My research draws on the diverse and and rich resources in the black Atlantic intellectual tradition. In particular, I am interested in how configurations of difference – racial, national, linguistic, gendered, and others – transform and nuance relations of history and memory. And so, in turn, how history and memory structure formations of cultural, social, political, and existential identity.

I came to my research interests following the submission of my first book Sensibility and Singularity in early 1998 while a postdoctoral fellow at the Center for Advanced Research in Phenomenology at Florida Atlantic University. As with anyone’s first book completion, then submission, I was struck with a certain intellectual crisis: what comes next? My doctoral studies were in post-war European philosophy, with particular emphasis on French Jewish poststructuralist thought, and Sensibility and Singularity offered an extensive argument for innovative, compelling notions of time, memory, and subjectivity in a post-Shoah milieu. So, I formulated a new research programme to extend those arguments with questions of how traumatic memory could be translated and mistranslated in a cinematic context.

The first bit of work from this programme was an essay on Claude Lanzmann’s Shoah, which is still the most profound bit of filmmaking I have witnessed. I took my essay to a conference in Lima, Perú and presented it to a sympathetic and encouraging crowd. From that essay, I imagined a series of essays and a book-length project working across European responses to the Holocaust. After my talk, at the conference banquet, I was seated next to Salómon Lerner, then president of Pontificia Universidad Católica del Perú. We talked a bit about my paper, and then he asked me “Why are you only talking about traumatic memory and loss in relation to Europe? You are from the Americas. And ‘Americas’ is really a synonym for trauma and loss, no?” We resumed eating and small talk with those who surrounded us, but the question struck me very deeply. I took it back to my hotel room in Miraflores and considered what it meant for me going forward.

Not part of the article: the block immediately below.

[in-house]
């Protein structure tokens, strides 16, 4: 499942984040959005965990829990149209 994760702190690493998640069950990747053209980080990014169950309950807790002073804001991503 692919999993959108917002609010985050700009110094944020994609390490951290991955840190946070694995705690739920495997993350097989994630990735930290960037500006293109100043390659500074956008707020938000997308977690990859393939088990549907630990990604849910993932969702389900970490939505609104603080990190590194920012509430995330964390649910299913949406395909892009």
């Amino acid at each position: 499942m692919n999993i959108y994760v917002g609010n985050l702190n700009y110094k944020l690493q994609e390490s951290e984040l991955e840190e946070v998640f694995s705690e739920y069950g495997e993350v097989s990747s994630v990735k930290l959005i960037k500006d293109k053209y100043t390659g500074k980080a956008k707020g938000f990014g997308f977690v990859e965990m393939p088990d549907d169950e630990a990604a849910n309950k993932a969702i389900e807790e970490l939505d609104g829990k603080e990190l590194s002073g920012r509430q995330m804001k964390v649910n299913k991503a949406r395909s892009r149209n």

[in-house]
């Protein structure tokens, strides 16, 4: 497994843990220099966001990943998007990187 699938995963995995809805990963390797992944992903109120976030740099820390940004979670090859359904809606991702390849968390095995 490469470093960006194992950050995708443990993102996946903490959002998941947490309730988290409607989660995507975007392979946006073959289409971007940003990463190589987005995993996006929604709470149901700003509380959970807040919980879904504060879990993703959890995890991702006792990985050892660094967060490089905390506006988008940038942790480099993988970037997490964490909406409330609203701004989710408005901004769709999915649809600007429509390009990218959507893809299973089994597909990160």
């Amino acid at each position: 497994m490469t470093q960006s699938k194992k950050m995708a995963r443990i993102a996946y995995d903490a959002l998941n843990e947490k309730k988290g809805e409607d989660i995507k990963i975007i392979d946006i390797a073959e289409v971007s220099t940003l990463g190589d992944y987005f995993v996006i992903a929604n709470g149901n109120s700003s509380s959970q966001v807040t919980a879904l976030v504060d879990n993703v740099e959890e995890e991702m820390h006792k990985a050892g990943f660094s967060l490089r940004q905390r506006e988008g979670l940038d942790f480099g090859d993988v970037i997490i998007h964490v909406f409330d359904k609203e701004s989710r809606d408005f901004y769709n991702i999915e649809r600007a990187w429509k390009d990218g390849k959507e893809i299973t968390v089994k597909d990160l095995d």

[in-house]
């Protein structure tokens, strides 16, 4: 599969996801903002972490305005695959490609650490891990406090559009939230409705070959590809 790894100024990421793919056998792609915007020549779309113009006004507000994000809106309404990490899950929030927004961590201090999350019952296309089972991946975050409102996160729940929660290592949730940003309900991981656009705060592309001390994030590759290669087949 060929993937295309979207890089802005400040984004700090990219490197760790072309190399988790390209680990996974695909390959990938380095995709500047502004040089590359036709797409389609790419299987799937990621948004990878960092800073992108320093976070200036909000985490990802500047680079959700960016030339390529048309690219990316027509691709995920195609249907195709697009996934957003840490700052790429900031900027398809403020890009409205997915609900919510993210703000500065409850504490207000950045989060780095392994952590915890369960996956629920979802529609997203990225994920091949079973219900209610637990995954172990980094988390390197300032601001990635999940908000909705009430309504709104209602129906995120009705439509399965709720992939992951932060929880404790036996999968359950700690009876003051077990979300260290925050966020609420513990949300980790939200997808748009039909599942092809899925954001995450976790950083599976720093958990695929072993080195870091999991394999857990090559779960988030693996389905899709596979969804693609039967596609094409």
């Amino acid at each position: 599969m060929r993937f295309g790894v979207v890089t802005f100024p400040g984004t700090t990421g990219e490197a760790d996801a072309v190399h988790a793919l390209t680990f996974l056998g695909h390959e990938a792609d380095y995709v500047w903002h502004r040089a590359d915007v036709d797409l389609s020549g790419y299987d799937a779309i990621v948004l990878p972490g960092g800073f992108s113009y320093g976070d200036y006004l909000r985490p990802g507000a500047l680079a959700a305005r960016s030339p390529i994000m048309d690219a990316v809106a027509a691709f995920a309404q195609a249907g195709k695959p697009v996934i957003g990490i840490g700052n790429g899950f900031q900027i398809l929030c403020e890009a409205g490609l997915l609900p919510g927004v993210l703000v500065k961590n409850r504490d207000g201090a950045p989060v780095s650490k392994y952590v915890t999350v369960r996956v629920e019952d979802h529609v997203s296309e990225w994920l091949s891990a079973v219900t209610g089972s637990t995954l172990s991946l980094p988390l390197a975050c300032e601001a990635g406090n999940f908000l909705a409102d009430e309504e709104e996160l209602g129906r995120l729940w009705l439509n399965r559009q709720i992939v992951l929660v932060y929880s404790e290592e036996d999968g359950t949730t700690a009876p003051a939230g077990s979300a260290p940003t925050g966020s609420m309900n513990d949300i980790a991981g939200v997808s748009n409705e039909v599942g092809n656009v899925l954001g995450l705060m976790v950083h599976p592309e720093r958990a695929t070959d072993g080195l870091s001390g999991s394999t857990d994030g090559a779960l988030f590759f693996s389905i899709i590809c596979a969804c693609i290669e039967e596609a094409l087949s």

I’d traveled all the way to South America, so had a long post-conference trip planned. I dwelled on this question non-stop as I traveled alone through southern Perú, Bolivia, and Uruguay. There was really only one option for me: change what I do as an intellectual. This was the work that matters to me, I kept thinking, and my one abiding principle as a writer has always been to do work that matters to me, work that makes me feel like I am contributing the best of me to urgent things. Upon return to Florida, I sat down with a librarian and drafted a reading list that would structure nearly a decade of my life. Since I was educated as an undergraduate in a great books program at Seattle University – a sort of Jesuit reboot of the St. John’s College model – I understood learning to be learning a tradition, beginning with the early canonical stuff and working up through the contemporary moment. So I did just that, reading the African-American and (particularly closely) the francophone and anglophone Caribbean traditions. And began writing.

I would come to African thinkers some years later.

That transition has meant everything to me. I reinvented myself as an intellectual straight out of graduate school – not the most conventional or even advisable model in an always, ongoing terrible job market, but it worked out.

Out of that transition, I have worked to establish myself as a scholar of the philosophical trends and threads in the African-American and Caribbean traditions, with special attention to poetics and cultural politics. Two of my books served as transitional pieces. Godard Between Identity and Difference is an extended meditation on the possibilities in sound + image for thinking radical difference: marking difference in time, rather than space. This establishes a certain kind of vocabulary for thinking across borders, something I do in detail in the chapter on Ici et ailleurs, a film in which Godard contemplates the meaning of making a film, as a white French person, about the 1970 intifada, a struggle undertaken by the Palestinian people. In order to make that intervention, Godard does his own, very instructive version of decolonizing work in order to clear space in sound + image for national-racial difference.